Tuesday, November 13, 2012

Trees and Poetry

The Maple Tree by John Clare
The Maple with its tassel flowers of green
That turns to red, a stag horn shapèd seed
Just spreading out its scalloped leaves is seen,
Of yellowish hue yet beautifully green.
Bark ribb'd like corduroy in seamy screed
That farther up the stem is smoother seen,
Where the white hemlock with white umbel flowers
Up each spread stoven to the branches towers
And mossy round the stoven spread dark green
And blotched leaved orchis and the blue-bell flowers—
Thickly they grow and neath the leaves are seen.
I love to see them gemm'd with morning hours.
I love the lone green places where they be
And the sweet clothing of the Maple tree.

The Leaf And The Tree by Edna St. Vincent Millay
When will you learn, myself, to be
a dying leaf on a living tree?
Budding, swelling, growing strong,
Wearing green, but not for long,
Drawing sustenance from air,
That other leaves, and you not there,
May bud, and at the autumn's call
Wearing russet, ready to fall?
Has not this trunk a deed to do
Unguessed by small and tremulous you?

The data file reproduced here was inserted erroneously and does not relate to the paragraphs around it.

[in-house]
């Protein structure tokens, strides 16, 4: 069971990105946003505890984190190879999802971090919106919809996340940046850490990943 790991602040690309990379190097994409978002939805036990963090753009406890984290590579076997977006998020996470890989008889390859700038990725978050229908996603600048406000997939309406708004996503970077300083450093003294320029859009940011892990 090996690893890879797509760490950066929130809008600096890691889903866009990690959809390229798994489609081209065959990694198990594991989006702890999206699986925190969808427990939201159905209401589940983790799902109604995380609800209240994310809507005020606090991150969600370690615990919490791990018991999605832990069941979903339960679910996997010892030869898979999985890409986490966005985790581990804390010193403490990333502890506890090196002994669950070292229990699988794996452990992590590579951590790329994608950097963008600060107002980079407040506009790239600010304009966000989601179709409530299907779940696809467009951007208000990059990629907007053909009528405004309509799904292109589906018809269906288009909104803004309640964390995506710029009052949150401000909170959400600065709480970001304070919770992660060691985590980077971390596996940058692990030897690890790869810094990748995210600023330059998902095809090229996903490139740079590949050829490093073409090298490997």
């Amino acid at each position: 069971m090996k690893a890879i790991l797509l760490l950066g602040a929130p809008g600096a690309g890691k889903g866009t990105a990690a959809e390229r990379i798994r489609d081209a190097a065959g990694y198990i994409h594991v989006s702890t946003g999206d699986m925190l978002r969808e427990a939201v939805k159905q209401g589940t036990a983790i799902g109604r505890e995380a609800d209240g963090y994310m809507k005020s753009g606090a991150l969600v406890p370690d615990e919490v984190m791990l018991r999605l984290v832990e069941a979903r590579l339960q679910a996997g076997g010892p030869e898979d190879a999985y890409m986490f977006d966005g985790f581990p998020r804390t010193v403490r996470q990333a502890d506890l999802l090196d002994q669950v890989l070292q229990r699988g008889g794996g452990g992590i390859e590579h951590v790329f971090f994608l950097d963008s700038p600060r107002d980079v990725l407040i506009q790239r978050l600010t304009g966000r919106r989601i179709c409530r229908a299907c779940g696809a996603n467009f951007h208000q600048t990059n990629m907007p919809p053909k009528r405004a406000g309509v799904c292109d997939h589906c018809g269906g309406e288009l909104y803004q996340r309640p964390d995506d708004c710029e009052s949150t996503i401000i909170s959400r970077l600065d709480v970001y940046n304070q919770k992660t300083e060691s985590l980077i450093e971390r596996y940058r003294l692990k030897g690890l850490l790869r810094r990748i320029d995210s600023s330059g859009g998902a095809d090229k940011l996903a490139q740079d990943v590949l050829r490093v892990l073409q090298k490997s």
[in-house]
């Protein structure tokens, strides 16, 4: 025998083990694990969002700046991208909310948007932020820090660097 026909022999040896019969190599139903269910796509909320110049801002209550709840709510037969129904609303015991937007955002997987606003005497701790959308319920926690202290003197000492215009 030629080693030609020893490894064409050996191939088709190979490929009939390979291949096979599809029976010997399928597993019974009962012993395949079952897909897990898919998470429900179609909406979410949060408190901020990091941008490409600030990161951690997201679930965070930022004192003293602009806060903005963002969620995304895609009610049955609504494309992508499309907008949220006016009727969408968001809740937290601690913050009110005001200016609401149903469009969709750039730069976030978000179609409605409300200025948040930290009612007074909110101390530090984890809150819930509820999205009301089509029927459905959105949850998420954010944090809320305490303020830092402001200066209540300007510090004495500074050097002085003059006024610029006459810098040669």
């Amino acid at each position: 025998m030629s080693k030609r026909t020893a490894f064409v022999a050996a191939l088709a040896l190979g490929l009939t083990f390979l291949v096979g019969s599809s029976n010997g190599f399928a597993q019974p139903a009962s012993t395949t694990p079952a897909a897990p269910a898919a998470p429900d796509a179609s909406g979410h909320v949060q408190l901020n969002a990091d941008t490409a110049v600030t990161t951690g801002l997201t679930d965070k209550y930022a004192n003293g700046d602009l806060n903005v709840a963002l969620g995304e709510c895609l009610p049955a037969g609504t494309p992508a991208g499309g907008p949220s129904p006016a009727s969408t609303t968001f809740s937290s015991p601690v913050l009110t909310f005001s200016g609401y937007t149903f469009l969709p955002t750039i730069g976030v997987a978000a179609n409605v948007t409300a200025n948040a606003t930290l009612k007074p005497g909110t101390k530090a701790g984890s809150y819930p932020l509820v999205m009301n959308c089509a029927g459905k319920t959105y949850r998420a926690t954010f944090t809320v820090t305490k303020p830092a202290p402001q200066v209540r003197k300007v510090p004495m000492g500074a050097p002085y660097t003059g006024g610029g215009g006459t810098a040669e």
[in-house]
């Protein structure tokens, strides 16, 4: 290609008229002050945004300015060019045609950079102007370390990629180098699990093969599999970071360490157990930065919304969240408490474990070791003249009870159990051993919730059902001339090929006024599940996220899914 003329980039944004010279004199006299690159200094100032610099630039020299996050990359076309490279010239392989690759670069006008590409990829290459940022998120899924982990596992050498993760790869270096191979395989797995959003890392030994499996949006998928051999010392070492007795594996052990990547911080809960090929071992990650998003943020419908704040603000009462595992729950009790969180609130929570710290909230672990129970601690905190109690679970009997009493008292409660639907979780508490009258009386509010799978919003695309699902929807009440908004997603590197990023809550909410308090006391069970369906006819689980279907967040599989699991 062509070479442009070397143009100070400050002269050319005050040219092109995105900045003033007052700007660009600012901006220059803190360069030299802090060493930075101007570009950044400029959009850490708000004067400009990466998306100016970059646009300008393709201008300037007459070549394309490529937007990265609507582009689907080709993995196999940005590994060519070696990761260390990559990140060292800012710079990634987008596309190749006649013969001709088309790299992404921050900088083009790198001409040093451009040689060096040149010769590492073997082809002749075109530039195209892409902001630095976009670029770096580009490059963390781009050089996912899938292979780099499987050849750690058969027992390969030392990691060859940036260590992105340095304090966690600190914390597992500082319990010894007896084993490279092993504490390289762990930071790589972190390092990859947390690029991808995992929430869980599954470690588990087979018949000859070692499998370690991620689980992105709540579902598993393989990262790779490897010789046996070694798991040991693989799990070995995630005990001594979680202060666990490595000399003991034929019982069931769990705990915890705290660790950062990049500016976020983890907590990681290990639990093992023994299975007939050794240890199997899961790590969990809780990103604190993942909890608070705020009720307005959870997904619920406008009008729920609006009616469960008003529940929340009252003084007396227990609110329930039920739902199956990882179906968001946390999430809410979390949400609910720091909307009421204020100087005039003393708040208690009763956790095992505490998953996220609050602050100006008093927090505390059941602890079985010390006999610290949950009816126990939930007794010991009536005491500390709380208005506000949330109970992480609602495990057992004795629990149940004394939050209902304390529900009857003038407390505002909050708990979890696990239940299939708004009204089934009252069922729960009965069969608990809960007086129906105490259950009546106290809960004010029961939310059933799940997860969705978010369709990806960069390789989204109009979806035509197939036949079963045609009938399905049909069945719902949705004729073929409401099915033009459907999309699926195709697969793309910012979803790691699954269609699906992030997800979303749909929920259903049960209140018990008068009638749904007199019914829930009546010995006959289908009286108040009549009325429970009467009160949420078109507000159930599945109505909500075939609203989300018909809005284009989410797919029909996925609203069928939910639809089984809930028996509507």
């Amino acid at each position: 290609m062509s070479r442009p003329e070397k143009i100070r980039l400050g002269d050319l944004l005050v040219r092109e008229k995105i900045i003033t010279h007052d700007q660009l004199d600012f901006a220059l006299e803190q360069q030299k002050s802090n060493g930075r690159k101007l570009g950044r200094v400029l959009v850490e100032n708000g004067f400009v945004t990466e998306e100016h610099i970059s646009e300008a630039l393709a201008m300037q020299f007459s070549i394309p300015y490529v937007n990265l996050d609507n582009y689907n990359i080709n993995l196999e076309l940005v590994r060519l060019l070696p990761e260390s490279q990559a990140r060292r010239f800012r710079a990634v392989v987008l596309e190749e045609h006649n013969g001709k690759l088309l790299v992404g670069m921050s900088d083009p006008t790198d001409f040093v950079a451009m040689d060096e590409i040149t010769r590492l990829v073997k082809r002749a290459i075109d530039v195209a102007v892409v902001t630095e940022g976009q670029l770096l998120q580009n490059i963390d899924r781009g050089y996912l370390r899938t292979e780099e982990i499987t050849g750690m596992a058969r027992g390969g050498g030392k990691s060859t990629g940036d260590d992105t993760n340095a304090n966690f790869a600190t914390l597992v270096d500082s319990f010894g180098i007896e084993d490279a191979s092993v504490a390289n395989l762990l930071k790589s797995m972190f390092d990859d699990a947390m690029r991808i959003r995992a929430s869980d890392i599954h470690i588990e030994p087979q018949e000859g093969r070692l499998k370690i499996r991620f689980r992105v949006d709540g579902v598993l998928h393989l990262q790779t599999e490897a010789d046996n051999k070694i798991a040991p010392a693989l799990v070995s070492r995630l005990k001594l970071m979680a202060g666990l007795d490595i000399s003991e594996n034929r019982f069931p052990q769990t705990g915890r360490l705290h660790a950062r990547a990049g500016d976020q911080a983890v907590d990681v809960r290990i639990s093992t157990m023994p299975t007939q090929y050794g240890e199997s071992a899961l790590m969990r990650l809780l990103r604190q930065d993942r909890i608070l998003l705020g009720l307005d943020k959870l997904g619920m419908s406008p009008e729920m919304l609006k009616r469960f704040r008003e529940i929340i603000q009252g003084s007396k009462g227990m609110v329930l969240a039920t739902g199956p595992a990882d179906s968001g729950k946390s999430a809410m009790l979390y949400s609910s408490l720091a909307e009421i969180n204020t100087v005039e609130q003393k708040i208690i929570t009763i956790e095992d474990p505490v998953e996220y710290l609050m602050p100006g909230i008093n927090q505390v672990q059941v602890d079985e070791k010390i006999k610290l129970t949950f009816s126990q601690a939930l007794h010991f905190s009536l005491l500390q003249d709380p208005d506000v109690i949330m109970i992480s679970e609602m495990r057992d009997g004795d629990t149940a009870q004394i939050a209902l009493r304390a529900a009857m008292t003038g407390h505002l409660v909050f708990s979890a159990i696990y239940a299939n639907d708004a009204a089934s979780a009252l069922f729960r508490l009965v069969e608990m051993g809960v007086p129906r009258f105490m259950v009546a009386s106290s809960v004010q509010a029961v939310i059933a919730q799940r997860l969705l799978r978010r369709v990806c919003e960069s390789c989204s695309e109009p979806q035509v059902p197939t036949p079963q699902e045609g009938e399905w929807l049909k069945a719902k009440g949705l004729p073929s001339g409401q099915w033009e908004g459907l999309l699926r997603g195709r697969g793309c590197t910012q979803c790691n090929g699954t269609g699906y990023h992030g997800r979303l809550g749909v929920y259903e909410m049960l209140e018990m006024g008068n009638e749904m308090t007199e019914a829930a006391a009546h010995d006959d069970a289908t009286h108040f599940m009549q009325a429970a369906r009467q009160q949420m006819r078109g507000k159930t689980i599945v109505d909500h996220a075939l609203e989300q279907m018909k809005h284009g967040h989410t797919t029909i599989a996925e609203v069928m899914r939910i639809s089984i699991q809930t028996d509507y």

Shall not these branches in the end
To wisdom and the truth ascend?
And the great lightning plunging by
Look sidewise with a golden eye
To glimpse a tree so tall and proud
It sheds its leaves upon a cloud?

Here, I think, is the heart's grief:
The tree, no mightier than the leaf,
Makes firm its root and spreads it crown
And stands; but in the end comes down.
That airy top no boy could climb

Is trodden in a little time
By cattle on their way to drink.
The fluttering thoughts a leaf can think,
That hears the wind and waits its turn,
Have taught it all a tree can learn.
Time can make soft that iron wood.
The tallest trunk that ever stood,
In time, without a dream to keep,
Crawls in beside the root to sleep.
There are literally hundreds of poems that feature trees. In all my travels, I love to watch how the trees change as you move from one latitude to the next. I love how something that we take for granted in our everyday wanderings changes as the seasons spin from one to the next. I love how the smell of spruce and pine makes me think of childhood Christmases, how the smell of lemons brings back spring in Sorrento.
What's your favorite tree?

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